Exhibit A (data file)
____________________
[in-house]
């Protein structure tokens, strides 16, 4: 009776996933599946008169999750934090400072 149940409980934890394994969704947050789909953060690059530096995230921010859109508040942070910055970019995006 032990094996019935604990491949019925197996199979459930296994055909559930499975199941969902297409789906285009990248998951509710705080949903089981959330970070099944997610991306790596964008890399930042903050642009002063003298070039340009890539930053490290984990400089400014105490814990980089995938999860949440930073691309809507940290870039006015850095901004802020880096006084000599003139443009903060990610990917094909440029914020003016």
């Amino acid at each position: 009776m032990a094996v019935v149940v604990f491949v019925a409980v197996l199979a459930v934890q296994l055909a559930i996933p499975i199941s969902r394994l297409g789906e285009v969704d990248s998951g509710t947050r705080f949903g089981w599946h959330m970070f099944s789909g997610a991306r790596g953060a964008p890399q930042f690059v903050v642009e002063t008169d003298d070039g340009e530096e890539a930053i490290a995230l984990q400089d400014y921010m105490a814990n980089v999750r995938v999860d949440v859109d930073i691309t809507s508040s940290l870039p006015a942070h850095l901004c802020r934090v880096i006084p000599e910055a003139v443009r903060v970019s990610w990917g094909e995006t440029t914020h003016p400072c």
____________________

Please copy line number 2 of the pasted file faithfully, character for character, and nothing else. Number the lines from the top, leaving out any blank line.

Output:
């Protein structure tokens, strides 16, 4: 009776996933599946008169999750934090400072 149940409980934890394994969704947050789909953060690059530096995230921010859109508040942070910055970019995006 032990094996019935604990491949019925197996199979459930296994055909559930499975199941969902297409789906285009990248998951509710705080949903089981959330970070099944997610991306790596964008890399930042903050642009002063003298070039340009890539930053490290984990400089400014105490814990980089995938999860949440930073691309809507940290870039006015850095901004802020880096006084000599003139443009903060990610990917094909440029914020003016």